Let It Grow Organic Gardens

And I resumed the struggle. -Vladimir

Tuesday, April 18, 2006

I Went For A Walk Through The Past, And Ended Up In The Future

I crossed the creek yesterday and started to walk up the mountain. A friend with a bum elbow went with me. Between the two of us, we could maybe play the piano. Anyway, we started up the road behind his place, and talked about wildflowers and clouds and the meaning of life and stuff like that. We passed by a few old homesites, and decided to check the ground for morel mushrooms. It was the perfect time of year, but a bit too dry, and we found nothing. No matter. We had fun looking. One of the interesting parts of following old logging roads through the forest is stumbling across old homesites. You know you're getting close when you see apple trees. Look about, and you'll usually see rocks laid out in something close to a square - an old house foundation. There may even still be a chimney, or part of one. Kick around in the leaves and under the moss, and you'll find a few old pieces of metal, and maybe a whiskey jug.
We came across one old homestead and then another. Some were perched precariously on the side of the mountain, almost hanging off a cliff, but someone used to live there. Such is one of the ironies of the modern day mountains. The land that used to be considered prime real estate - the bottoms and the fields in the valleys, where you coulkd grow something and earn a living, isn't worth much these days. The mountain tops and the cliffs, where you couldn't grow anything and you needed mules with one set of legs shorter than the other, the places where the poorest people lived, that's in high demand these days.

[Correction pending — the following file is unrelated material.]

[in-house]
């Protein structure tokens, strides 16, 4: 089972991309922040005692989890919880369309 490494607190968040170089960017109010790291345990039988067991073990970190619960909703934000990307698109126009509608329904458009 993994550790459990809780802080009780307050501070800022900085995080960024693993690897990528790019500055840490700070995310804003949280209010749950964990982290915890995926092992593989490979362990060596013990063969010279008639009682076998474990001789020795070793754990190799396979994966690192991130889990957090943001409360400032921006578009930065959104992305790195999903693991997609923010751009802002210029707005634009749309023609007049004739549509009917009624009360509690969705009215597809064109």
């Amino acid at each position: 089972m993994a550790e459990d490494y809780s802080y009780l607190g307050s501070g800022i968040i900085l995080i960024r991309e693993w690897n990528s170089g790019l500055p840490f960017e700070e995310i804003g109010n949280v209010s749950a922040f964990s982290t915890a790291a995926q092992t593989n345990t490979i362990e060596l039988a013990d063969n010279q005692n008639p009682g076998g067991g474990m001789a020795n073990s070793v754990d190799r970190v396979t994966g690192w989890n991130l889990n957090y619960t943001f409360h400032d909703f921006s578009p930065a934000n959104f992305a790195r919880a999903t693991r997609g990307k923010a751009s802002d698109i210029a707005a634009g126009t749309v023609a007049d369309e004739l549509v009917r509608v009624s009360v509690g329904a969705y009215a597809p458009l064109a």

As evidenced during our walk. We kept walking up the road, past the old home sites, as the road got steeper and steeper. When we got to the top, it wasn't there. Someone had bulldozed it all away, piled all the trees into nice little burn piles, and made a road around the summit. We didn't know what they were up to. and haven't yet found anyone who does, but the clearing was wide and long and smelled like a sub-division.
We weren't quite sure where we were going with this walk, not when we first wet out, but we found out soon enough. We were going to the future of these mountains, and it was covered in hydro-seeded rye. They'd sent the streams through plastic culverts, and circled the mountaintop with a road, and they were ready to build houses.


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